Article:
PREACHER Review: “On Your Knees” And Praying For Smarter Characters

Jesse Custer: preacher, saviour, gullible af.

As Preacher’s second season wears on, it’s becoming ever clearer that while the ideas are a-flowin’, an insufficient quantity pertain to the show’s title character. Jesse Custer has been alternating between mopey and enraged all season, with only precious hints of backstory or agency. In the latest few episodes, he’s become a stooge for chief baddie Herr Starr - a situation that doesn’t turn around in tonight’s episode, “On Your Knees.”

But first: to more interesting storylines. This week picks up where “Holes” left off, with Eugene and Hitler in Hell’s Hole. In Eugene’s custom-tailored simulation (which doesn’t seem to alter with Hitler’s presence, sadly), the poor guy is poked from all sides with memories and traumas designed to drive him to suicide, but at Hitler’s urging, Eugene manages to resist. Hitler-as-guidance-counselor is a weird development, but the scene works - and so does their plan, as the unlikely pair escape into Hell’s ventilation shafts. Of course this show’s Hell has ventilation shafts; of course they have grates looking into people's private Hells. Alas, we only get glimpses at the rich array of Hells on offer.

If the Saint of Killers is your jam, though, boy is “On Your Knees” your episode. Dude gets nested flashbacks - back to weeks of pounding the doors of his armoured-car prison (both underwater and in a Grail warehouse), and to his life before damnation. Scenes of the Saint just chilling with his family must have been a blessing for Graham McTavish, whose growling - while excellent - must grow tiresome as an acting exercise. Ultimately, it only serves to heighten his later self-hatred, but the sequence adds some extra texture to a character who so far has been exclusively coarse.

Back in the present, the Saint’s got one thing on his mind - vengeance upon Jesse Custer - and he’ll team up with anyone who helps him achieve it. In this case, that’s the Grail, which offers him the “next best thing” to Heaven, whatever that may be. A quick pep-talk and mysterious procedure later, he's got the confidence to attack Jesse again, in a nasty, drawn-out fight that forms the episode’s centrepiece. While his weapons have been mailed to Rio, the Saint has lost none of his ferocity, incapacitating Cassidy, Denis, and Tulip in short order.

And then he and Jesse talk! The Saint really has to improvise without his guns. His monologue on scalp removal, casually delivered while sharpening a blade, is all very Tarantino, much like the source material was back in the day. I find it hard to believe, though, that in all his years of ruining people’s days, the Saint never once experimented with peeling someone’s scalp off. Surely his alleged curiosity got the better of him at least once. Shame on him if it didn't, to be honest.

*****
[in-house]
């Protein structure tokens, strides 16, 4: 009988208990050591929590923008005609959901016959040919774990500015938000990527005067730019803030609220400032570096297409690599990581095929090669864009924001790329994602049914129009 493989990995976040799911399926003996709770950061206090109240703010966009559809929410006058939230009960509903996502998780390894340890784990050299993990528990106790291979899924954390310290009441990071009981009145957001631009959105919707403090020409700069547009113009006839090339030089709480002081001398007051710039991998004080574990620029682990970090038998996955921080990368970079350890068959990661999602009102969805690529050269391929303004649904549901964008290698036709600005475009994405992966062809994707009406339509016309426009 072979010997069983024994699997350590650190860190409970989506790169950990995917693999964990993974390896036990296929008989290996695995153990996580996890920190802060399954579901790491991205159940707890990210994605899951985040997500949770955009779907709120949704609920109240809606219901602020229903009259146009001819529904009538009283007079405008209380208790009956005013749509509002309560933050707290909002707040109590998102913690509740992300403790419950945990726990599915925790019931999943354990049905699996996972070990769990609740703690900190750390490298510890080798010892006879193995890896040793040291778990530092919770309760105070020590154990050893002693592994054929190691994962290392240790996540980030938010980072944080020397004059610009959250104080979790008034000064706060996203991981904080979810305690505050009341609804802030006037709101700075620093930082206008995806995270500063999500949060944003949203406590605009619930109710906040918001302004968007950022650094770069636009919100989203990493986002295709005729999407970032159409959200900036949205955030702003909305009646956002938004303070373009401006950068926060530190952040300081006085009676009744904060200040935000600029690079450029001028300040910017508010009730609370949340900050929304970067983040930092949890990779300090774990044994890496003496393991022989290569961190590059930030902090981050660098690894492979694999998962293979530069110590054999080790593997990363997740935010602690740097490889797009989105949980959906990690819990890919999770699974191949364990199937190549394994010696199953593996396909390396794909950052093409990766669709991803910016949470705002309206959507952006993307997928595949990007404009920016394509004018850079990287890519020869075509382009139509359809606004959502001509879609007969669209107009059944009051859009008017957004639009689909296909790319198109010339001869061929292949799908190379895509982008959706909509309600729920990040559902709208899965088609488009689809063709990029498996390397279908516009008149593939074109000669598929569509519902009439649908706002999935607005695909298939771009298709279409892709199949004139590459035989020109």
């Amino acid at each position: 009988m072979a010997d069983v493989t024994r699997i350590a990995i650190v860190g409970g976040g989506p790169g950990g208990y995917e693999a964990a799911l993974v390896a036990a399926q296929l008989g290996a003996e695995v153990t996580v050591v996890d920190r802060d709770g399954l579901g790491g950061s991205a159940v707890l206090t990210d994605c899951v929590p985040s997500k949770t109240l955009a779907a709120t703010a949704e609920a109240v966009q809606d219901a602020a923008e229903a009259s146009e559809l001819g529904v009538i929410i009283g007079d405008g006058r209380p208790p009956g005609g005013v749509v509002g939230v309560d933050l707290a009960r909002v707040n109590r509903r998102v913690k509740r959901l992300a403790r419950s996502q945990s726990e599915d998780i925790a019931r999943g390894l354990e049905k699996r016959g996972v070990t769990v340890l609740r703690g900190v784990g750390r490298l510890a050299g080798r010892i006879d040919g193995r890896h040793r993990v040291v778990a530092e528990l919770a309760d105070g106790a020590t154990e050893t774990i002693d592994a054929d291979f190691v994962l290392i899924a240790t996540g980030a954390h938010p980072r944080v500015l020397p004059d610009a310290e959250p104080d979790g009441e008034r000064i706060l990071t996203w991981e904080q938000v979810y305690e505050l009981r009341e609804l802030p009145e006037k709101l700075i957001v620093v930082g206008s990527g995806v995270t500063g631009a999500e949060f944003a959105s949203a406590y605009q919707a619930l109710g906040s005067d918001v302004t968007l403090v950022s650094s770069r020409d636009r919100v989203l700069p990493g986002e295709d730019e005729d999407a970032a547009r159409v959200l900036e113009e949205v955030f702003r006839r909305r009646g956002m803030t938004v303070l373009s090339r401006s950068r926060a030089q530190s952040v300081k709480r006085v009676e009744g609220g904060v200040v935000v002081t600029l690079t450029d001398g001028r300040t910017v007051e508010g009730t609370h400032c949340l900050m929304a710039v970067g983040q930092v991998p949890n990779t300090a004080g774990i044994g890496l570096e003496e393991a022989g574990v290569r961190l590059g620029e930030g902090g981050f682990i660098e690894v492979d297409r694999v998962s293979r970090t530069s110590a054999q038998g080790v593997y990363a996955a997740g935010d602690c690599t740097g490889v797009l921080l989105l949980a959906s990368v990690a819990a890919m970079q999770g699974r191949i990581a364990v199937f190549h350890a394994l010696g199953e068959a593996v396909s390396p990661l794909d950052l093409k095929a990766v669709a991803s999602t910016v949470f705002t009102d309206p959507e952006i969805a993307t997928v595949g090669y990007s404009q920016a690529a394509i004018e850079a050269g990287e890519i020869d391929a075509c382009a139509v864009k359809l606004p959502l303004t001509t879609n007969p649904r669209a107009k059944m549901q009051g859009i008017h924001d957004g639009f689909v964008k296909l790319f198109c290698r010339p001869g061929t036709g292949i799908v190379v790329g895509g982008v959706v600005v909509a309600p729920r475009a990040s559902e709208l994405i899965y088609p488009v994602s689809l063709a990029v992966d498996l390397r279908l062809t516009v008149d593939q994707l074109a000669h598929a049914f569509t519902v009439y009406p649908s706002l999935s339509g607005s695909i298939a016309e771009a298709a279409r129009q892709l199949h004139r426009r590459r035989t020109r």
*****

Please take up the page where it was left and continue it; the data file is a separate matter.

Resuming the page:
It’s all for nought, though, as Jesse gets unexpectedly saved by the Hell. Superintendent Mannering, specifically, arrives to take the Saint back to the underworld where he dang well belongs - presumably still bearing 1% of Jesse’s soul. The whole incident's just an act, orchestrated by the Grail, to convince Jesse to join them - not that he’d notice, virtually sleepwalking through the episode as he does.

Herr Starr’s manipulation doesn’t end there. He manages to convince Tulip and Cassidy that their friend considers them useless chaff - which in turn turns them against him. Alienating Jesse from his friends is a smart way to pull him into the Grail’s fold, certainly, but here's the problem: it’s hard to watch characters we’re meant to see as smart and relatable get manipulated this easily. Jesse might well have convinced himself he can be the leader the inbred Humperdoo can’t be - no doubt feeding his enormous ego, though he won’t admit it - but can’t he or his friends also see what Herr Starr is doing? Starr's pretty unambiguously evil, and his plot isn't exctly subtle. At the start of the season, Jesse was ready to distrust and even fight the Grail’s men in white suits, but now he credulously accedes to their every whim. C’mon, Jesse. Show a little of that skeptical side-eye you’re meant to be known for.

Elsewhere in the episode: Jesse confirms - at least in his own mind - the identity of God as Man-Dog, more or less shelving the whole search-for-God thing. The show’s other dog, little Banjo, may be in unspecified danger from young-old vampire Denis. Tulip may be in highly-specified danger from old-young vampire Cassidy, thanks to his son's insistence he turn her into one of them. The Pope announces publicly that God is gone, but that “a reasonable approximation” of Jesus is on his way - not exactly the kind of message one hopes for from the Holy Father. The Saint of Killers wants a word with Satan, which hopefully means we’ll see the Dark Lord onscreen at some point. And why in God’s name has nobody in that apartment noticed the Grail’s surveillance equipment yet?

Preacher closes out its season next week. Will it be energetic, irreverent, and imaginative, like its best moments? Or will it be like Jesse, glum and a little bit stupid? There’s room for both on God’s green earth, but I'm praying for a miracle.